The Bracero Program, begun in August 1942 at the height of World War II in response to war-induced labor shortages in the United States, was a joint U.S.-Mexican agreement to bring temporary Mexican male laborers to work in the U.S. agricultural, railroad, and related industries. While the program was conceived as a temporary wartime expedient, commercial fruit, vegetable, and cotton growers in the U.S. Southwest found the program so profitable that they persuaded the U.S. Congress and Mexican governments to extend it for nearly two decades after the end of the war. In the 22 years during which the program was operational, an estimated 5 million Mexican men worked as braceros (a term roughly synonymous with “jornaleros,” or “day laborers”). Repeatedly condemned by human rights activists as abusive and exploitive, the Bracero Program had a major impact on the economic, social, and cultural history of both Mexico and the United States.
The program provided millions of poor Mexicans with legal entrée into the United States, familiarizing them with the land, its people, its wage structure, and its employment opportunities. For some it provided
Mexican workers at the border await legal employment in the United States, February 3, 1954. an opportunity to reconnect with kin on the U.S. side of the border. After completing the terms of their contracts, many braceros opted to stay in the United States illegally or to return to Mexico and cross the border clandestinely at a later time. The program also made major contributions to the development of commercial agriculture in the U.S. Southwest.
While the terms of the original agreement mandated a minimum wage of 30 cents per hour, humane working conditions, and free round-trip transportation between Mexico and sites of employment, in practice the U.S. companies hiring bracero laborers frequently failed to adhere to these requirements. Unauthorized and sometimes exorbitant deductions for food, housing, medical attention, and other necessities were common, as were abusive practices such as substandard food and housing, poor sanitary conditions, physical intimidation, and violence. The program was briefly halted in 1948 in response to a decision by Texas cotton growers to pay braceros $2.50 per hundred weight, while non-braceros earned $3.00.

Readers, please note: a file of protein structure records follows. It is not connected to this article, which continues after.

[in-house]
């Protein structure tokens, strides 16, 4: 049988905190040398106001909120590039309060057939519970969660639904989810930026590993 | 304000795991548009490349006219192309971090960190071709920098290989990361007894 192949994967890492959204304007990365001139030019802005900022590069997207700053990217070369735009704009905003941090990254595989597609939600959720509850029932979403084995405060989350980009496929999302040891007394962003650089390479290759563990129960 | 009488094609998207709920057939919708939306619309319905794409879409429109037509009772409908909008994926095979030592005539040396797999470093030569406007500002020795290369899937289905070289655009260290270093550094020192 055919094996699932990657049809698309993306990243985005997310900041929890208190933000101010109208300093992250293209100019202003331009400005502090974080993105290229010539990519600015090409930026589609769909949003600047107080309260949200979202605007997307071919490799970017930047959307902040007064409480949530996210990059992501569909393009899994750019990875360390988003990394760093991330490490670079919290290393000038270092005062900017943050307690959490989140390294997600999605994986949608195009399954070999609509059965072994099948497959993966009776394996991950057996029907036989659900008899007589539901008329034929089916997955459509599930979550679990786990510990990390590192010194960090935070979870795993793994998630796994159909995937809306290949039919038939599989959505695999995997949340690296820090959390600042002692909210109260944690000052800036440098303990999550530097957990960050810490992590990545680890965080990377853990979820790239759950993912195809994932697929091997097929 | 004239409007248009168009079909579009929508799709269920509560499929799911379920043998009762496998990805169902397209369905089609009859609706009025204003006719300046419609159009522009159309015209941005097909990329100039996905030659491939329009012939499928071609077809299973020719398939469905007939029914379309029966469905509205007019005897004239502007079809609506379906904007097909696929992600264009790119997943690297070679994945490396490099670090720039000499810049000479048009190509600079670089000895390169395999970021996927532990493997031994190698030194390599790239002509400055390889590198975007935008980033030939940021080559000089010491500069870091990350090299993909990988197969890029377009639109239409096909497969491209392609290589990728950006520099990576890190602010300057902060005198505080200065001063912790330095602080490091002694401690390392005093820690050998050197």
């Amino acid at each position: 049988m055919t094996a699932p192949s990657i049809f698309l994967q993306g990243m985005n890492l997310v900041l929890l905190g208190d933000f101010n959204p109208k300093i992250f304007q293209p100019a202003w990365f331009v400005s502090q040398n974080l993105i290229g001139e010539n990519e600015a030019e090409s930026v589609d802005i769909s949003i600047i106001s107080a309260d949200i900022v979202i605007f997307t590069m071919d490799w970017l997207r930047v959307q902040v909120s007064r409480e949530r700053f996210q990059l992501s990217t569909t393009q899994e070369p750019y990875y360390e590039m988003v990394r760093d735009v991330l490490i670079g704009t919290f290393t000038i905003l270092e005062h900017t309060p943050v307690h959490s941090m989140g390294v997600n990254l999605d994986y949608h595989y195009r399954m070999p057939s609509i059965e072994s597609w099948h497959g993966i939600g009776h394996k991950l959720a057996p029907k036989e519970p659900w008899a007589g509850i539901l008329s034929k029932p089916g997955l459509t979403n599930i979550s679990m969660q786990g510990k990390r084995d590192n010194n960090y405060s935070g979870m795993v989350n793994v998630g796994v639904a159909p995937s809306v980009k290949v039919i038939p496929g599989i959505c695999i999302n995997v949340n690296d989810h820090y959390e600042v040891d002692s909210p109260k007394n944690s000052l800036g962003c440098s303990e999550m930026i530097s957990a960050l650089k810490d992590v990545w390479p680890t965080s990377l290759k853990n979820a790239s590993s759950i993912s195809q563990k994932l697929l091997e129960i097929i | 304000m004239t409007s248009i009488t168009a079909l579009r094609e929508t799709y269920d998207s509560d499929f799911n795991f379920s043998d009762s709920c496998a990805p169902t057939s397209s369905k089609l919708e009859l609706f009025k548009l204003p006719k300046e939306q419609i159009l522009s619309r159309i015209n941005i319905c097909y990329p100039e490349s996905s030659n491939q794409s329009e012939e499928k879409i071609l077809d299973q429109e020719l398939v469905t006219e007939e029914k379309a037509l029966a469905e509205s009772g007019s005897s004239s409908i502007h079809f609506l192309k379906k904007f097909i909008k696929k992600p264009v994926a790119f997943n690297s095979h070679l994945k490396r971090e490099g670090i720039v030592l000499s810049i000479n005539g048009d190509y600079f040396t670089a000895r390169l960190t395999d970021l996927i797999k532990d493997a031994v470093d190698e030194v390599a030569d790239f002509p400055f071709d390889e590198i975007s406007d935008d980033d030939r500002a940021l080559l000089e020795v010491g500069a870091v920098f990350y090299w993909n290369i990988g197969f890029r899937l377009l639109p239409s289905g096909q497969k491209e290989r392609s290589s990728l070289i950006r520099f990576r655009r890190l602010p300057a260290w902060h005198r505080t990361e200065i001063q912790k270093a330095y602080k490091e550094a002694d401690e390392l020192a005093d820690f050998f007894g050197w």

The Mexican government responded by suspending the program, an impasse resolved with a U.S. government apology and a new agreement in 1951 under U.S. Public Law 78 (sometimes called the “second” Bracero Program), which continued until 1964 (with successive “temporary” extensions in 1954, 1956, 1958, and 1961). Through the 1950s, an estimated 300,000 Mexicans worked as braceros annually. In order to combat illegal immigration and the tendency of many braceros to remain in the United States without authorization, in 1954 the U.S. government launched “Operation Wetback,” a program intended to repatriate unauthorized Mexicans, which also resulted in the deportation of some U.S. citizens. By the mid-1950s such repatriations reached a high of 3.8 million.
The Bracero Program is the subject of an expansive literature. The most rigorous early scholarly investigation was by the Mexican-American scholar and activist Dr. Ernesto Galarza, whose book Merchants of Labor (1964) is considered a classic in the field. Testifying repeatedly before the U.S. Congress and other government bodies, Galarza and others finally persuaded lawmakers to end the program. The program’s termination coincided with the rise of the National Farmworkers Association (later United Farmworkers of America, UFW), led by labor organizer Cesar Chavez. In many ways, the ending of the Bracero Program—and the glut of cheap migrant labor it provided—made possible the rise of the UFW.
Further reading. Galarza, Ernesto. Merchants of Labor: The Mexican Bracero Story. Charlotte, CA: McNally and Loftin, 1964; Gonzalez, Gilberto G. Guest Workers or Colonized
Labor?: Mexican Labor Migration to the United States. Boulder, CO: Paradigm Publishers, 2006.
Michael J. Schroeder